Interview with OAT 2019 graphic designer: Retooling the architectural brand

Studio Christopher Victor, the London-based graphic design practice of Rosa Nussbaum, has produced the graphic identity for this year’s Oslo Architecture Triennale. In this interview she discusses the graphic concept for OAT 2019.

Why did you want to design for OAT 2019?
The brief presented an opportunity to examine how branding is used as a catalyst for economic growth – city branding initiatives are one example of how this practice plays out in the architectural sphere. At the same time, the graphic identity for 2019 has to work in tandem with the existing triennale brand and those of the host institutions, so it can’t be so speculative as to become incoherent in those contexts. Operating within those constraints felt like an interesting challenge.

­What were your thoughts on architecture festivals before this assignment?
I have worked closely with architects for a number of years as a book designer, but designing the identity for an architecture festival is a very different proposition. Festivals are momentary; they respond to a particular set of questions and have the potential to reach a broad and varied audience in a way that is harder for a book to achieve. For me it’s a nice opportunity to respond to architectural concepts in a different setting to the one I am familiar with.

How does the concept tie in with the theme of this years’ triennale which willchallenge the supremacy of economic growth and explore the architecture of degrowth”?
My approach emerged from the understanding that degrowth advocates for transformation and reuse over erasure. With this in mind, I wanted to explore whether it was possible to ‘retool’ existing strategies for the creation of architectural brands rather than aim for a totally new mode of representation. To give an example of what I mean by an architectural brand, consider how the design of ‘iconic’ skyscrapers ensures their outlines can be reduced to simple graphic shapes. The ability to pluck the building from its surroundings like this allows it to function like a logo. And the purpose of these logo-buildings is invariably to help position their host cities or countries as centres of economic growth. I wanted to examine the visual strategies that support this process and put them to use in a different way.

Why have you chosen to work with 3D modelling software?
I am particularly interested in the trend for creating photorealistic 3D renders of buildings which are commonly applied to construction hoardings around new developments. These images invariably present a sanitised, commodified and unrealistic view of the built environment. Where I live, in London, they are semi-permanent features of the street – living and working alongside them it becomes increasingly difficult to imagine what an alternative future for our built environments might look like. I have been thinking about how to use 3D modelling software to visualise a different kind of architecture – one informed by the principles of degrowth. I have only been using open source models, for example, so the compositions are somewhat determined by what I can find – a kind of digital ‘make-do-and-mend’. In this way the identity might best be described as an invitation to look anew at how we use the design tools available to us, rather than an explicit suggestion of what an architecture of degrowth could look like.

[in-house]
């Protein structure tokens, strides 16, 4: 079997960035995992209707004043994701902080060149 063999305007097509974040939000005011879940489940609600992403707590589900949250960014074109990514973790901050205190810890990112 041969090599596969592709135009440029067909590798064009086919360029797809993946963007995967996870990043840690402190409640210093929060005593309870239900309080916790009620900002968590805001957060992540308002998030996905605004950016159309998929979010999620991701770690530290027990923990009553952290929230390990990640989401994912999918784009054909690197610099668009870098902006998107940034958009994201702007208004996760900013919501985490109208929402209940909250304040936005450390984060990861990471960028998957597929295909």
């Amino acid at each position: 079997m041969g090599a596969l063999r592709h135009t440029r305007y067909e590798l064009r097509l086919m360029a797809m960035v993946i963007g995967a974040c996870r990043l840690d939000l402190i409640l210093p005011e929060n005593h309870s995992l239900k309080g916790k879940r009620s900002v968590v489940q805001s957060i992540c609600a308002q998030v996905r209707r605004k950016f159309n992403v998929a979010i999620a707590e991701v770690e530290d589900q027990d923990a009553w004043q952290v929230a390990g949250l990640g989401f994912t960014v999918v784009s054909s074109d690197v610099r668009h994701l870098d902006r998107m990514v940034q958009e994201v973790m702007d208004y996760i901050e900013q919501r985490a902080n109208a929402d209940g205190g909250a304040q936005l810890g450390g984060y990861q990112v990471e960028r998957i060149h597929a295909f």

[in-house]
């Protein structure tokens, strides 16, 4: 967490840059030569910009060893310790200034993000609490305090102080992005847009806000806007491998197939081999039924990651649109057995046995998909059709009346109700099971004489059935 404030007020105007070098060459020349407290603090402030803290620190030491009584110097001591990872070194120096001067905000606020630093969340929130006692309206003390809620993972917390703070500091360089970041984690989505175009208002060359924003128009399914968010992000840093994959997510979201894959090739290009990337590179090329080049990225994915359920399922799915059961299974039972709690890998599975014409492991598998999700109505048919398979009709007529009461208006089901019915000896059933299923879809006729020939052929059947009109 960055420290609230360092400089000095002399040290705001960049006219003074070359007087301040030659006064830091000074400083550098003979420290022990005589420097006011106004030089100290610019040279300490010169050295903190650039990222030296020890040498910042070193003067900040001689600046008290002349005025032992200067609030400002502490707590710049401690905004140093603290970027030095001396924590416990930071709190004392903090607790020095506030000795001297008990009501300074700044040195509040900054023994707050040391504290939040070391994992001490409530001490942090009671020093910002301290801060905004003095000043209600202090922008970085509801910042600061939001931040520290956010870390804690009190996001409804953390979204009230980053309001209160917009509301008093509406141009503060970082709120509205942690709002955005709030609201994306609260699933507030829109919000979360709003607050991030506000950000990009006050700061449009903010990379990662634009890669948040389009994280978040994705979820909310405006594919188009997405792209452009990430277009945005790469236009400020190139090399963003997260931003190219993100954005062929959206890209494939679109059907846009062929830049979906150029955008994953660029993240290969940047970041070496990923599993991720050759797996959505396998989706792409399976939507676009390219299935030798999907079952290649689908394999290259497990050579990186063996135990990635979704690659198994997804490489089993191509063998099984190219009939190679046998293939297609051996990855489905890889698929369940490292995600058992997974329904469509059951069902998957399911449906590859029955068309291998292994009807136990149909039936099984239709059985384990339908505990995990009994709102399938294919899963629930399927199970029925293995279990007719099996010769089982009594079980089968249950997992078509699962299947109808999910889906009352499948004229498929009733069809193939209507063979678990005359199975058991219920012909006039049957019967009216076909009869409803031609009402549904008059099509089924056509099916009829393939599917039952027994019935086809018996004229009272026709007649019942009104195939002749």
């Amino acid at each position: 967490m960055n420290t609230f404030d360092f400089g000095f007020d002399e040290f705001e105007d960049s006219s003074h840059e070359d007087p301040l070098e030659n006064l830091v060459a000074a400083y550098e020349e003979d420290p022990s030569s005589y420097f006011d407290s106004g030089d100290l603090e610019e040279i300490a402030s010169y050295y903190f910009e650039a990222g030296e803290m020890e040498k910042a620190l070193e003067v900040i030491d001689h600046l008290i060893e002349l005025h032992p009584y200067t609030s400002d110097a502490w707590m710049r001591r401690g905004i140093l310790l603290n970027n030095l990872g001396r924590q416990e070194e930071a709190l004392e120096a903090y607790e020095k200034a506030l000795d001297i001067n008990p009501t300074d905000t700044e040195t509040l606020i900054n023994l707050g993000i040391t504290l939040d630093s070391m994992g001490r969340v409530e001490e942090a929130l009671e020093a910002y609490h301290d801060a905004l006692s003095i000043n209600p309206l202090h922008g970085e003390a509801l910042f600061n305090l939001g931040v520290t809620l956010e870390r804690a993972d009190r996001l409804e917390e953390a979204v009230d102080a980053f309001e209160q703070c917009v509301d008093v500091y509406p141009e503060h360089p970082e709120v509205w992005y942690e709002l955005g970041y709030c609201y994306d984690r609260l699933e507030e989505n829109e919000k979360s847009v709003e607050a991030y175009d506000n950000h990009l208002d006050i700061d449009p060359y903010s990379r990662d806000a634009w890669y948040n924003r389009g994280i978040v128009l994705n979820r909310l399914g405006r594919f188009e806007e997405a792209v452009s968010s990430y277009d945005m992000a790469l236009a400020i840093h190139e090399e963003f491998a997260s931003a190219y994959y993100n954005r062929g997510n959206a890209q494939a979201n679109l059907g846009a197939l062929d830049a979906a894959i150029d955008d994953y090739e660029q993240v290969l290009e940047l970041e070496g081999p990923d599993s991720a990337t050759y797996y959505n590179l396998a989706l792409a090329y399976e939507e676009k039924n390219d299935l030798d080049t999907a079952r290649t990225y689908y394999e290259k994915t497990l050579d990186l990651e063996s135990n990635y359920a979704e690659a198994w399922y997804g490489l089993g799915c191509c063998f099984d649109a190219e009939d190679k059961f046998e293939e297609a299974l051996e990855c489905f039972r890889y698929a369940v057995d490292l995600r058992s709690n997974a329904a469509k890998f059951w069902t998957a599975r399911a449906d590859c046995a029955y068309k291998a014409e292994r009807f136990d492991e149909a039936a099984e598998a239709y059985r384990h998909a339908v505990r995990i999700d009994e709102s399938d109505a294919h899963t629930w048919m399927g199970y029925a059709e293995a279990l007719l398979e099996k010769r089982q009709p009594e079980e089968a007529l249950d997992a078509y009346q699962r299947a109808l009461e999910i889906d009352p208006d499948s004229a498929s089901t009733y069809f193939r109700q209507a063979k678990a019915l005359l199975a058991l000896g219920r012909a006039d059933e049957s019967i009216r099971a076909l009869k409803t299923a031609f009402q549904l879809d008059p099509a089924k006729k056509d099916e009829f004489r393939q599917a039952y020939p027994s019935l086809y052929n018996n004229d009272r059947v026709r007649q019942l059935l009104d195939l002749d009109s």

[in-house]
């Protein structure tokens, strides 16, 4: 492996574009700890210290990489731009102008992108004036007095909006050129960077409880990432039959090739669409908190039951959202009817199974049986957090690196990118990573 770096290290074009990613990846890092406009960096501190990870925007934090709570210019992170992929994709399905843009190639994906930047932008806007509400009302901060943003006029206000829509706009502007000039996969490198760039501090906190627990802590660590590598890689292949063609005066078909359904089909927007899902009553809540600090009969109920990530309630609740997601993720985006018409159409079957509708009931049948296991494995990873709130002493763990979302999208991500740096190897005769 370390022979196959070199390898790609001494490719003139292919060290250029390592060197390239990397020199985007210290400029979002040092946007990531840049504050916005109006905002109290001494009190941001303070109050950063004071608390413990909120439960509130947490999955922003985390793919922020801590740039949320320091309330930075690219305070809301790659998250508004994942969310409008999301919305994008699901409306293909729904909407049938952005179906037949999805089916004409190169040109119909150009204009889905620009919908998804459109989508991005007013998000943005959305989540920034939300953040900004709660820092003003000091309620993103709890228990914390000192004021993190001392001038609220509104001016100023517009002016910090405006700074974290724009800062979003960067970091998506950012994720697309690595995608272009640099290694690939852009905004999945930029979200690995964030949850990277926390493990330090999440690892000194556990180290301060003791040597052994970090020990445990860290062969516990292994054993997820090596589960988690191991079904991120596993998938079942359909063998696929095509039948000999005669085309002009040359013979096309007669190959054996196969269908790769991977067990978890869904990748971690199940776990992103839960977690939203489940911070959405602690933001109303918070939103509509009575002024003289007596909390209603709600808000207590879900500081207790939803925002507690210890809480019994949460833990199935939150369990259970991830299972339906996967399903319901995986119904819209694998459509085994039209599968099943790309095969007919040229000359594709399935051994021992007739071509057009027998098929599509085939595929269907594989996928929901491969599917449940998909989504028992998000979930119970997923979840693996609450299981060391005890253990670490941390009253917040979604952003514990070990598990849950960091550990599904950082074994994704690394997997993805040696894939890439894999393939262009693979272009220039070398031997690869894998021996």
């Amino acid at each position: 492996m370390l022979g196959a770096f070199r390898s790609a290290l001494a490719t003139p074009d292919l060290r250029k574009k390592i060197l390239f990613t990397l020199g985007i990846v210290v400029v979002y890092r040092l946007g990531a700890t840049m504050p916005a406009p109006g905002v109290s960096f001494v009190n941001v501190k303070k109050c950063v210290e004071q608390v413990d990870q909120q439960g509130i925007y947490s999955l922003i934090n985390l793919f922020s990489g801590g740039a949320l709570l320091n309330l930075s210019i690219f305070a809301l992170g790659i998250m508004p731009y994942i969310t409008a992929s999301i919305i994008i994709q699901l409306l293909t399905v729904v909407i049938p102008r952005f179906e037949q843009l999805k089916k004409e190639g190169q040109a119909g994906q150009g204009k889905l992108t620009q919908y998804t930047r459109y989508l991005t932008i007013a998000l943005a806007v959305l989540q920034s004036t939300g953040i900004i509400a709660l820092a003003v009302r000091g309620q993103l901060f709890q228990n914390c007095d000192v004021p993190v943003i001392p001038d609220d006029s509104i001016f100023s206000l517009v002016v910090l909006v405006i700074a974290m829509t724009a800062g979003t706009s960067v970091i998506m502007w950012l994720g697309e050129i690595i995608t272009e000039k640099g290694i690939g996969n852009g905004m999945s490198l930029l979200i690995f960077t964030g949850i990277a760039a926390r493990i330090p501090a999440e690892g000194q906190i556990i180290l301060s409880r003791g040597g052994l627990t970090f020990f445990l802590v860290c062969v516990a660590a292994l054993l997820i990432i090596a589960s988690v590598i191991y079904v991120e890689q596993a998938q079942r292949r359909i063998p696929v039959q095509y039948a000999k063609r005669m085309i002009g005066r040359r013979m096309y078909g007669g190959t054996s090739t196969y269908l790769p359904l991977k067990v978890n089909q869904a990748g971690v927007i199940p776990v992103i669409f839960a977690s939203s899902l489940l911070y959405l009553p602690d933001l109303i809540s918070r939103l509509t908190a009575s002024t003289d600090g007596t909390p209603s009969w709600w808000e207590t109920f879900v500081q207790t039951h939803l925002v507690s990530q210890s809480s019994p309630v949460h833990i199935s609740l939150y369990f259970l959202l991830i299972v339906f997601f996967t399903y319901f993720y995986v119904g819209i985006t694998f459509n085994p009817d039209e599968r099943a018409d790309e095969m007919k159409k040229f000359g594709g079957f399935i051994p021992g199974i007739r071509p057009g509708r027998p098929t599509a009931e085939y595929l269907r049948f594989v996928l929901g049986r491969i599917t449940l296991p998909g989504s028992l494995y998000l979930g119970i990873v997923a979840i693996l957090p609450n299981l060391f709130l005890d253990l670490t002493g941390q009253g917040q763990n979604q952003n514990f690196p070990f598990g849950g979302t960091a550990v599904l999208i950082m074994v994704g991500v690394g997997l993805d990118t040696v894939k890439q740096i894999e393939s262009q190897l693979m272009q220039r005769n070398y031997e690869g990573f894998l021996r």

At the core of your design is a library. What kind of library is this?
With the help of designer Agnete Morell I have been creating a library of rendered images which form the basis of promotional materials for the triennale. The images are filled with objects associated with activities prioritised by a degrowth economy, like music and other forms of art-making, as well as things you might find on a construction site, like tools and building materials. Rendering models in the architectural materials of ‘generic luxury’ like glass and aluminium reproduces the seductive material aesthetic favoured by developers, but overlaying multiple models confuses the visual field and makes it difficult to tell exactly what you’re looking at even as some elements appear familiar. The overall effect is to disrupt the ‘logo function’ of the render by destabilising the framing conventions that allow it to function so successfully as a branding tool.

What inspired the decision to include rocks and stones in the renders?
OAT 2019 curator Phineas Harper used the example of a cairn (or ‘varde’ in Norwegian) as an example of the architecture of degrowth because “There is no money, no commissioning client, and yet from nothing these small, potentially life-saving architectural elements emerge”. A cairn is a human-made pile of stones which since prehistory have been built by human populations all over the world for ceremonial purposes and to mark trails. These wayfinding infrastructures grow organically wherever they are needed – as walkers pass the cairn they pick up a rock and add it to the pile. Rock piles are a familiar feature in rural Norway and I began to think of the renders as digital cairns which will guide visitors between the festival venues. Ultimately my hope is to add graphic elements to the streetscape that are in dialogue with the surrounding city and which might prompt residents to reassess what we define as architecture and the agency we have in shaping it.